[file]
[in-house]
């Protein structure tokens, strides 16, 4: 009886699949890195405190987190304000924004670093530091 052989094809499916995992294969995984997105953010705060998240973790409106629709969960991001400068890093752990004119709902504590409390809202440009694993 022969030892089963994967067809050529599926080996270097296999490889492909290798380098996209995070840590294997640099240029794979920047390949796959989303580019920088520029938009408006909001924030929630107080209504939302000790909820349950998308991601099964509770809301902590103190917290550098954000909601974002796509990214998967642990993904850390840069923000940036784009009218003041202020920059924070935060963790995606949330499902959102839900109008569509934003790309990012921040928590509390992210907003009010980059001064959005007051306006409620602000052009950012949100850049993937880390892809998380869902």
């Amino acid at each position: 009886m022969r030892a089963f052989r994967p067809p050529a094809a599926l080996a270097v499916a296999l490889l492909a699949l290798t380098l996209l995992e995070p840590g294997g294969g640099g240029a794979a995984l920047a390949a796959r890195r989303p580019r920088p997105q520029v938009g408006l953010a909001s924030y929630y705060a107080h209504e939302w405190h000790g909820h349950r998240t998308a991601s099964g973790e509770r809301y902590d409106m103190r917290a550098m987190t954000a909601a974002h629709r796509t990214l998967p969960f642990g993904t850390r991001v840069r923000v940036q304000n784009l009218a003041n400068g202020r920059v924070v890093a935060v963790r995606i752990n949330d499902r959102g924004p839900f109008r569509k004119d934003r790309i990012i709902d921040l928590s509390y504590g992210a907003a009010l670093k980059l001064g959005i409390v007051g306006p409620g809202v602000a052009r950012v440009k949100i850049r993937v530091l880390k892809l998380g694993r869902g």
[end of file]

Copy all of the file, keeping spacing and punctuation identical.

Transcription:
[in-house]
């Protein structure tokens, strides 16, 4: 009886699949890195405190987190304000924004670093530091 052989094809499916995992294969995984997105953010705060998240973790409106629709969960991001400068890093752990004119709902504590409390809202440009694993 022969030892089963994967067809050529599926080996270097296999490889492909290798380098996209995070840590294997640099240029794979920047390949796959989303580019920088520029938009408006909001924030929630107080209504939302000790909820349950998308991601099964509770809301902590103190917290550098954000909601974002796509990214998967642990993904850390840069923000940036784009009218003041202020920059924070935060963790995606949330499902959102839900109008569509934003790309990012921040928590509390992210907003009010980059001064959005007051306006409620602000052009950012949100850049993937880390892809998380869902």
């Amino acid at each position: 009886m022969r030892a089963f052989r994967p067809p050529a094809a599926l080996a270097v499916a296999l490889l492909a699949l290798t380098l996209l995992e995070p840590g294997g294969g640099g240029a794979a995984l920047a390949a796959r890195r989303p580019r920088p997105q520029v938009g408006l953010a909001s924030y929630y705060a107080h209504e939302w405190h000790g909820h349950r998240t998308a991601s099964g973790e509770r809301y902590d409106m103190r917290a550098m987190t954000a909601a974002h629709r796509t990214l998967p969960f642990g993904t850390r991001v840069r923000v940036q304000n784009l009218a003041n400068g202020r920059v924070v890093a935060v963790r995606i752990n949330d499902r959102g924004p839900f109008r569509k004119d934003r790309i990012i709902d921040l928590s509390y504590g992210a907003a009010l670093k980059l001064g959005i409390v007051g306006p409620g809202v602000a052009r950012v440009k949100i850049r993937v530091l880390k892809l998380g694993r869902g």